Discover the authentic Neapolitan biscotti: the biscotto amarena
Get this, dessert lovers! The Neapolitan biscotti tart (a.k.a amarena biscuit) is the OG Neapolitan treat and one of the oldest desserts around. It’s the only sweet treat that we can confirm is 100% Neapolitan. While other popular desserts like Graffa, Pastiera, and Babà have made their way to the Neapolitan scene, they don’t have purely Neapolitan origins. But the black cherry biscuit? Oh yeah, it’s the real deal – born and bred in Naples!
Past and present of the biscotti amarena
In the past it was considered a second-class dessert, also called scraps dessert. This biscuit was born thanks to the creativity of some Neapolitan pastry chefs, as a solution to avoid throwing away pastry scraps. It was common to use and mix together the oddments of the sponge cake or panettone, the ladyfingers or more generally the dry biscuits or those that could not be put up for sale. Then everything was reworked with a small quantity of bitter cocoa and abundant black cherries. It is said that in the past, in some pastry shops in Naples, it was common to find a specifical bin. This bin full of all the pastry scraps, base for the the preparation of the black cherry biscuit. That’s why it was sold cheaply as a jumble of ingredients.
Today the black cherry biscuit is one of the cornerstones of Neapolitan pastry making.
Every shop window displays the irresistible allure of the most famous Neapolitan confections, including Baba and Sfogliatella. However, the most notable feature of these desserts is their inherent irregularity. Each one is unique and impossible to replicate exactly.
Close up to the cookie making
Neapolitan biscotti are like snowflakes – no two are exactly the same! Each pastry shop has its own unique recipe, with some sticking to the original version that didn’t include cocoa. Instead, they use the elusive black cherries in syrup (not the red ones!). Nowadays, it’s rare to find this traditional recipe, as most shops have swapped black cherries for cocoa. Some even experiment with different jams like apricot or cherry. The size and toppings of these crunchy treats also vary, making them a true pastry adventure!
A tender heart in a crunchy schell
Usually the heart of the biscuit, which must be moist and flavorful, is made mixing cake leftovers and other ingredients. Such as, bitter cocoa, black cherry syrup, liqueur (Rum or Strega), sometimes even almonds. This tasty filling is then wrapped in a layer of shortcrust pastry, which makes the biscuit crunchy on the outside. Finally, after giving it an elongated and slightly flattened shape, everything is covered with a glaze, made of sugar and egg white, and the characteristic stripes drawn with the jam. The Neapolitan biscotto amarena is a dessert that can be enjoyed for breakfast, as a snack or as a mid-morning snack. Usually accompanied by a cup of Neapolitan espresso coffee or a glass of Limoncello.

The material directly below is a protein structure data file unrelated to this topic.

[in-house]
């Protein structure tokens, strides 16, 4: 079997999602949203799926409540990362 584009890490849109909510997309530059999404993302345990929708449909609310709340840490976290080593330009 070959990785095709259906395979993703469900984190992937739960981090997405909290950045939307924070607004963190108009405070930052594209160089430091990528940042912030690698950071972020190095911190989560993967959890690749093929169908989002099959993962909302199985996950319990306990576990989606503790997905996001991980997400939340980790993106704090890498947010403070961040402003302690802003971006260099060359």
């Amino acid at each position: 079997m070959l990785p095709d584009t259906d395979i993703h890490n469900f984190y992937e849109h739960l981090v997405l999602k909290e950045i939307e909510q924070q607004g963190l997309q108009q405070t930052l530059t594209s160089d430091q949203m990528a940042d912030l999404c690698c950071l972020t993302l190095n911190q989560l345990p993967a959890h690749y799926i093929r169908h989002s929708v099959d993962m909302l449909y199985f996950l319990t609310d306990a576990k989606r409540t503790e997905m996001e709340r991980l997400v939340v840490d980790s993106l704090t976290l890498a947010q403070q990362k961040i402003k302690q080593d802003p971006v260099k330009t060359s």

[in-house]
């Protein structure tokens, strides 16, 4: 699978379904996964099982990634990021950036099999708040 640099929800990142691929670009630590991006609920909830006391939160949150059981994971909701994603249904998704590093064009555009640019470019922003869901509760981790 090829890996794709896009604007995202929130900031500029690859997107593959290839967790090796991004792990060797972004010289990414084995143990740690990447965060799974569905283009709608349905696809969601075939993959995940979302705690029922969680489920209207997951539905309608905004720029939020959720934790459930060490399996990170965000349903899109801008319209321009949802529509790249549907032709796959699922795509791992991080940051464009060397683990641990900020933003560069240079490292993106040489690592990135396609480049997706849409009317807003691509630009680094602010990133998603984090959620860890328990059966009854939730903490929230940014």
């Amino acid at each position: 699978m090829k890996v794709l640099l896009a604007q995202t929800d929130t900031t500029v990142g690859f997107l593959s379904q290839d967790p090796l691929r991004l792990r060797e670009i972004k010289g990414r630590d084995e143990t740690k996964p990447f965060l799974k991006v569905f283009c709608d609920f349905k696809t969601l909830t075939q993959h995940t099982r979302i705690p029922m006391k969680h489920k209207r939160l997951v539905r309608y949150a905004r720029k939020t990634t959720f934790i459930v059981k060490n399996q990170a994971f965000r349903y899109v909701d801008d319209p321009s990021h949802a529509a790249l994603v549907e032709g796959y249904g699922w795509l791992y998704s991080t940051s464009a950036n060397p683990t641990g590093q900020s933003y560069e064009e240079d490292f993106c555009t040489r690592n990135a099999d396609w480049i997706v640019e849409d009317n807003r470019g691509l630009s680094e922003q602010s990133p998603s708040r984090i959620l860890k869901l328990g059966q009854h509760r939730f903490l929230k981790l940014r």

For the shortcrust pastry: this recipe will give approximately 30 biscuits
500 g of 00 flour
200 g of butter (the original recipe includes lard)
150 g of granulated sugar
3 egg yolks
1/2 sachet of baking powder
For the stuffing
400 g of pandoro or panettone (or dry biscuits or sponge cake)
350 g of black cherry jam
A dozen black cherries in syrup
A spoonful of black cherry syrup
2 tablespoons of bitter cocoa powder
4 tablespoons of rum
For the glaze
1 egg white
150 g of icing sugar
A few drops of lemon
40 g of black cherry jam
How to make the Neapolitan biscotti
For the shortcrust pastry:
Mix the sifted flour with the baking powder, sugar, a pinch of salt and the cold butter cut into pieces. Once you have obtained a sandy dough, add the egg yolks and the whole egg and work quickly until you have a smooth and homogeneous mixture. Add a little milk if necessary. Leave to rest in the fridge for at least half an hour, wrapped in the saran wrap.
For the stuffing:
Crumble the panettone, add the jam, previously slightly heated, the black cherries cut into pieces, the cocoa, the liqueur and the black cherry syrup and mix everything together. The mixture should be quite firm. Cover with saran wrap and leave in the fridge.
For the glaze:
In a bowl, beat the egg white, add the icing sugar and lemon and work until you obtain a thick glaze. Roll out two thin sheets of pastry, distributing the filling in the center onto the longer parts. Close well with the two flaps, moistening with egg white and turning the roll over to have the fold at the bottom. Place on a sheet of baking paper and place in the fridge for half an hour. Brush the rolls with the glaze, make two
incisions with a toothpick on the narrow part and insert a drizzle of jam. Cut biscuits 3-4 centimeters wide. Bake in a preheated oven at 180°C for about 25 minutes or until golden brown.